Tactical Urbanism emerges from two changes in the US, the Great Depression and the Great Inversion – the return of communities to the urban downtown. It is in reaction to witnessing conventional projects subject to the ‘slow grind of well intentioned process of public engagement; bloated, difficult, expensive, ineffective and vulnerable to political mood swings’ that the authors frame ‘personal advocacy’ projects to bring about immediate, albeit small changes.
They show how, by starting small and live-testing projects, it is possible to achieve the support of communities and eventually town halls, delivering bottom-up and top-down transformational projects, that can bring about sustainable quality of life changes in the here and now. Typically, the projects described begin with taking ideas to the streets that meet resistance and eventually approbation, leading to the ‘scaling up’ of these ideas by their replication through ‘open sourcing’ and/or by informing a strategic shift in policy. Tactical Urbanism does have parallels with the ‘meanwhile’ movement but here tactics are given emphasis rather than the effect.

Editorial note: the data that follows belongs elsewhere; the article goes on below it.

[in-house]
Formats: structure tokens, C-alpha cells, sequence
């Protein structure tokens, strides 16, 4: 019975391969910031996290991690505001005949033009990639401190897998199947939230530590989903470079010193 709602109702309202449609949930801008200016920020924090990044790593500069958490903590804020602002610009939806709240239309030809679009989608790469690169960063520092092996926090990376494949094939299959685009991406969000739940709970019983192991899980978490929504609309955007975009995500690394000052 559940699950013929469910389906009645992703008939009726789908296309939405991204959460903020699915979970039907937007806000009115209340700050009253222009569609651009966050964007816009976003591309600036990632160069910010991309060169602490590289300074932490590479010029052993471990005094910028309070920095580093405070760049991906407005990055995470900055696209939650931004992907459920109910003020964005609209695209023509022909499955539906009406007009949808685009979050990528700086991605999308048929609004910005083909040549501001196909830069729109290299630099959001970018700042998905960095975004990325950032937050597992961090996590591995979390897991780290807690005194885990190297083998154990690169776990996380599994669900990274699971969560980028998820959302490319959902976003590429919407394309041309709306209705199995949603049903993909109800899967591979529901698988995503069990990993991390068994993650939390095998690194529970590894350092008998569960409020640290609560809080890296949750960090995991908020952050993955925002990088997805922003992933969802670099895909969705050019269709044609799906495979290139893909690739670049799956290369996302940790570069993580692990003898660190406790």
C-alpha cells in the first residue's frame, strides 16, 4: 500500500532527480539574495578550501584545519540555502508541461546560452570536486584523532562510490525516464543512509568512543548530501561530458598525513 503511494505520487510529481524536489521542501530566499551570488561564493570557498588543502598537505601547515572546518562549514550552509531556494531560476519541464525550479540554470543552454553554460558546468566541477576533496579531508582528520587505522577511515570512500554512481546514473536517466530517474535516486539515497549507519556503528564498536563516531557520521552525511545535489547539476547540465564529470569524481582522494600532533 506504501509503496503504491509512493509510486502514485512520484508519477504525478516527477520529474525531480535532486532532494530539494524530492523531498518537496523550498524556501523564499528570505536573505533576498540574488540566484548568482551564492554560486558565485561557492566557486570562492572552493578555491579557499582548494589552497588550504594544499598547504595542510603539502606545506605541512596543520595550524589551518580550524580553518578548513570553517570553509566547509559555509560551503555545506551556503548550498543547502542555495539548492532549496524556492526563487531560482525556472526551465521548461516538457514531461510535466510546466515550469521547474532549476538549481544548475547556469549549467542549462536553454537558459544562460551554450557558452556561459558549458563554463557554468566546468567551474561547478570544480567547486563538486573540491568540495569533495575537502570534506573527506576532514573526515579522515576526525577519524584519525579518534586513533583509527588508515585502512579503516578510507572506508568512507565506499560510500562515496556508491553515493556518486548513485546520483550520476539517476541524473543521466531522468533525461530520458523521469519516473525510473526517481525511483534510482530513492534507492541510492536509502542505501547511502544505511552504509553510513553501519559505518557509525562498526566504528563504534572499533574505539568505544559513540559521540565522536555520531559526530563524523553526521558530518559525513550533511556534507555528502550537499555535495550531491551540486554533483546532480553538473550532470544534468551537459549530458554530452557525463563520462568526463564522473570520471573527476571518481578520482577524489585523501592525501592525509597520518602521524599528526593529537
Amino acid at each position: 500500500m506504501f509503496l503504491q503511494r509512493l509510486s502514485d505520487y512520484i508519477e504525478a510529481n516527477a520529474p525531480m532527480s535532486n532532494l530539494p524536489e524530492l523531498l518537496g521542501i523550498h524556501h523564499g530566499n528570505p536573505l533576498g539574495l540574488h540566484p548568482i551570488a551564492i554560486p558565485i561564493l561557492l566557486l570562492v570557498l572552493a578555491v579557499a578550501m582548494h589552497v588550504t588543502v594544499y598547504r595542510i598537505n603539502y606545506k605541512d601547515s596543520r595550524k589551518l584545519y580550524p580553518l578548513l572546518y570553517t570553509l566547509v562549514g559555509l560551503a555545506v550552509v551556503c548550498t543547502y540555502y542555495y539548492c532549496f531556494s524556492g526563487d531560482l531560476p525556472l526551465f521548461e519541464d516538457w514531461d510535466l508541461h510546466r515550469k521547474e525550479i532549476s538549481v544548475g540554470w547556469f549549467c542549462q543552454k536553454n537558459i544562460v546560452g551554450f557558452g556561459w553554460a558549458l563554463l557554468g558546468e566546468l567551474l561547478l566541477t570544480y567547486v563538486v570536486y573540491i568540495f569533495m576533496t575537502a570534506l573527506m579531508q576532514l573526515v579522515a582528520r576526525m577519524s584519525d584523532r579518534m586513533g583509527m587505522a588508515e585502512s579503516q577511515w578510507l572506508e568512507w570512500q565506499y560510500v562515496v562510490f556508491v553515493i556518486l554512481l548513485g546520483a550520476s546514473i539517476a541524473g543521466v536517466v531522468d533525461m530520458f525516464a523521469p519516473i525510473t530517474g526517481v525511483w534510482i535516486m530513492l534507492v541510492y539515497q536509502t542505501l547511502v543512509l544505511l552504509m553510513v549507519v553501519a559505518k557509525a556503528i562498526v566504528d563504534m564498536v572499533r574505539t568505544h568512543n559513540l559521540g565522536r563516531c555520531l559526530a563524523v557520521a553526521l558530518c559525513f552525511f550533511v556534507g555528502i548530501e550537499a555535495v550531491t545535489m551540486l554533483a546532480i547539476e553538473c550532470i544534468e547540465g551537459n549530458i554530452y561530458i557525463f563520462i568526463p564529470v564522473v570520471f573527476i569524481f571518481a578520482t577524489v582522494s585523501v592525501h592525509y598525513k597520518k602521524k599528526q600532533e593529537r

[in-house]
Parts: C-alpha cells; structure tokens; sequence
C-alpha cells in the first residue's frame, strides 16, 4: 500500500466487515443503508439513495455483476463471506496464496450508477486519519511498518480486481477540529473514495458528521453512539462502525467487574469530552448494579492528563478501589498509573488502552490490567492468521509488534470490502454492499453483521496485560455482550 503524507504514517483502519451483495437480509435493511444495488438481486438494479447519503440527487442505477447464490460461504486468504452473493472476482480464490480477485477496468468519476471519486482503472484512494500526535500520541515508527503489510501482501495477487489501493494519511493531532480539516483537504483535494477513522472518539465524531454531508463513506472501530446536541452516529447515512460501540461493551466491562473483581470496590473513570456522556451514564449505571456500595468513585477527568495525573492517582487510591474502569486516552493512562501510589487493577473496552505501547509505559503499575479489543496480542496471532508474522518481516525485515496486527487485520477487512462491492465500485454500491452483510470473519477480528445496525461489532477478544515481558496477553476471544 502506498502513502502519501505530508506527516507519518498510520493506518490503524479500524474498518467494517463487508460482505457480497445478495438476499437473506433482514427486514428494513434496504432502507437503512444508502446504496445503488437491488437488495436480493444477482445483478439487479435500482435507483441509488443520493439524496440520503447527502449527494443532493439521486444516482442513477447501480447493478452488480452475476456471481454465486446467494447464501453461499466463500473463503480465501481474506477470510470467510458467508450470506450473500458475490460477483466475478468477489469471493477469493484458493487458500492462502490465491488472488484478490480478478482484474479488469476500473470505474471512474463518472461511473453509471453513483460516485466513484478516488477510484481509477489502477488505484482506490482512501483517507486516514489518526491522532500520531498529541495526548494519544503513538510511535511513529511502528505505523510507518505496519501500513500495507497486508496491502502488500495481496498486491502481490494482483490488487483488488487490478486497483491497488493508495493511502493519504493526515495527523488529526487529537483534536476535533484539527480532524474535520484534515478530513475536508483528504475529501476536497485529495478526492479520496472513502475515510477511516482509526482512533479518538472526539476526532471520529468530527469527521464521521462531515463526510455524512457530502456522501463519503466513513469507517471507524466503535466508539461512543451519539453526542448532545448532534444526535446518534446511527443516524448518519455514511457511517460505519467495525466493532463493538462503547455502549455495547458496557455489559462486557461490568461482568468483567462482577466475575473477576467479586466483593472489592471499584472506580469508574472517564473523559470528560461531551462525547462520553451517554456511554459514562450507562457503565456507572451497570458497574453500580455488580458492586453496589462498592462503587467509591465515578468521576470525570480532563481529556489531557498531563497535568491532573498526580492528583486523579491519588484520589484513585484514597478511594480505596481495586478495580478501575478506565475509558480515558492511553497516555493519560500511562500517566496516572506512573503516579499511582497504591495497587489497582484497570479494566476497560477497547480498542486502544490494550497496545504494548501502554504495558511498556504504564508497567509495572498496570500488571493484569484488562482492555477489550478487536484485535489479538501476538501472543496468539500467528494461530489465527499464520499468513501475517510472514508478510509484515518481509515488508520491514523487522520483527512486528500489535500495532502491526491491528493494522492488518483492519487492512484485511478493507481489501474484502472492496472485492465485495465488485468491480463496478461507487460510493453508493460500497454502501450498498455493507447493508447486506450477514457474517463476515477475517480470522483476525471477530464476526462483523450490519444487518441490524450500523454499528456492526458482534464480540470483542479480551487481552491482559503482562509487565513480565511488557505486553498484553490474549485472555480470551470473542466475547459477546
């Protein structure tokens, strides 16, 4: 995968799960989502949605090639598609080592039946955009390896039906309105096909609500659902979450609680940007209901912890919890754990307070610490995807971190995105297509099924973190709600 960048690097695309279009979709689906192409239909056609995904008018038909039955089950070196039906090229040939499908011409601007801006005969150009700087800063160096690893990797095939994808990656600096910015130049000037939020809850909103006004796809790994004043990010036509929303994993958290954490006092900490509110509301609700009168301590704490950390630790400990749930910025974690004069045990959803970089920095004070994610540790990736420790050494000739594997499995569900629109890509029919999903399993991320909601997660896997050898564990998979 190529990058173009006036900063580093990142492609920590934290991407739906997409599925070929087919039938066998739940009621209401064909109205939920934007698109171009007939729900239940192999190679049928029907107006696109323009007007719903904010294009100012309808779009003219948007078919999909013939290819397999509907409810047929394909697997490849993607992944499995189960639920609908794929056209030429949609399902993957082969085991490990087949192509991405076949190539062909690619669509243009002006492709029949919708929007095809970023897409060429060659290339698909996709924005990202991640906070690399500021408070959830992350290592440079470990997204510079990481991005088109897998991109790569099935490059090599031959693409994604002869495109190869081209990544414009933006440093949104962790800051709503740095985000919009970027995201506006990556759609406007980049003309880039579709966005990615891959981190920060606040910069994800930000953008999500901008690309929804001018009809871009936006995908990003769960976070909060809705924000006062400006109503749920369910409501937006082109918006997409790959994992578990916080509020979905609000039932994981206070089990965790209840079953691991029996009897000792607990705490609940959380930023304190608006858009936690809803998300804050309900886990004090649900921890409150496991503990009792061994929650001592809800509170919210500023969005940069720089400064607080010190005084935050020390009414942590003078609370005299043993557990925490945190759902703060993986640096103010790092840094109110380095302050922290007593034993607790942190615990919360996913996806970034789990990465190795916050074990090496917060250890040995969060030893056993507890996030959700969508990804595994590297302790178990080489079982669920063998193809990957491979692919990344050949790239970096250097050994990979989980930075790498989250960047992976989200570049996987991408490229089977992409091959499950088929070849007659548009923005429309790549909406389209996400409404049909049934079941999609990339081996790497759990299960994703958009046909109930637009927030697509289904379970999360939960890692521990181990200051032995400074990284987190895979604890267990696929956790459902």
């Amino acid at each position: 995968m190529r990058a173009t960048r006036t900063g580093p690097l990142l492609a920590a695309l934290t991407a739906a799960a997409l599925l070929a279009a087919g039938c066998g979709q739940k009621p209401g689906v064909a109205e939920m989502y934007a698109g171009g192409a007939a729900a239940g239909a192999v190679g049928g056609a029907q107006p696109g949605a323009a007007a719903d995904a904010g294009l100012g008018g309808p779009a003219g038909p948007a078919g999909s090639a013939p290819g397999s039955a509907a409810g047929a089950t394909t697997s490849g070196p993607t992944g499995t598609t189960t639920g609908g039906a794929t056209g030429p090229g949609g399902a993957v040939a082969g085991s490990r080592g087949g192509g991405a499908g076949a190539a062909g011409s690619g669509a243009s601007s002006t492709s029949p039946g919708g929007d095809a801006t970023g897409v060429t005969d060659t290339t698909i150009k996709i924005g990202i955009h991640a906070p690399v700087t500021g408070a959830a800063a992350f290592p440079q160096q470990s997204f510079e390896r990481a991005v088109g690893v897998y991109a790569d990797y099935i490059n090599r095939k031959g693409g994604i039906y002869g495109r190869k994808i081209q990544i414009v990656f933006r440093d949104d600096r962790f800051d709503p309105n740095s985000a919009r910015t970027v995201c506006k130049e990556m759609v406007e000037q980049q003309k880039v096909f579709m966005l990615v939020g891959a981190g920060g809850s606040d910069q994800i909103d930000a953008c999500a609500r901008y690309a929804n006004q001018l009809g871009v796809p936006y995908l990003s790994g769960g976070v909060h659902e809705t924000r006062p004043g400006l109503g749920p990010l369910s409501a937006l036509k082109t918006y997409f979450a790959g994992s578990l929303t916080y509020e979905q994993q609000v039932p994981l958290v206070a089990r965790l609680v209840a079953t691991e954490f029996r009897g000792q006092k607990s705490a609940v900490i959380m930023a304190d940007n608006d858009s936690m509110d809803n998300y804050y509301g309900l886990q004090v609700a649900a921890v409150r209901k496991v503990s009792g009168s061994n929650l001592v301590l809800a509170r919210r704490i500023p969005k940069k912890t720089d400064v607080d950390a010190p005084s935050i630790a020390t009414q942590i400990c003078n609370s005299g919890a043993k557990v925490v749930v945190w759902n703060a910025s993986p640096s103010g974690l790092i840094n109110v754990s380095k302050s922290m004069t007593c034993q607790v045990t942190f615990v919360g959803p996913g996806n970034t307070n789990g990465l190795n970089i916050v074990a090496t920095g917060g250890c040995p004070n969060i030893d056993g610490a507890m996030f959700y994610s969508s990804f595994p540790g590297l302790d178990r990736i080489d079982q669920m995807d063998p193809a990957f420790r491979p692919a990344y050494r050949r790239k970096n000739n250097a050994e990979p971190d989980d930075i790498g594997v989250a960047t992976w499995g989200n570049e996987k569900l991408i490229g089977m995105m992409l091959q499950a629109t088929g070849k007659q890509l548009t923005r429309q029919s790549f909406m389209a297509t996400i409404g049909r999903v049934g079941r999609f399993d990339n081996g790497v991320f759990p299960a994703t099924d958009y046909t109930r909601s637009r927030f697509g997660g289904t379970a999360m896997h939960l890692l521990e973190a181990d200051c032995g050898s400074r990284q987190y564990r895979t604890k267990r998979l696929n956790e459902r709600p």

This is a movement of people critically and constructively engaged in their cities, bringing design thinking directly to bear in an innovative and inspiring way. Projects like the Bogota Ciclovía, a 120km linear park made from the temporary closure of streets, the guerilla way-finding Walk [Your City] in North Carolina, or Bristol’s Playing Out exemplify a strategic retrofit of city infrastructure by the coordination of a set of adjustments.
With this book, Lydon and Garcia are ‘scaling up’ knowledge accumulated from their empirically honed approach to urban design theory. They identify diverse historical precedents, from opportunistic bookstalls on the banks of the Seine in 17th century Paris, to the artist Bonnie Ora Sherk’s Portable Architecture installations in 1960s San Francisco. Their own work as The Street Plans Collaborative and that of those they cite have a generosity and spiritedness about them.
Since 2011 four volumes on Tactical Urbanism have been published online, two from North America, one from Latin America and one from Australia/New Zealand. This is the distillation of those four volumes, together with a refined and extended account of How To develop a Tactical Urbanism project. It makes a useful source book for students and practitioners and offers encouragement to anyone passionate about design, demonstrating ways to put creative processes at the heart of urban transformation.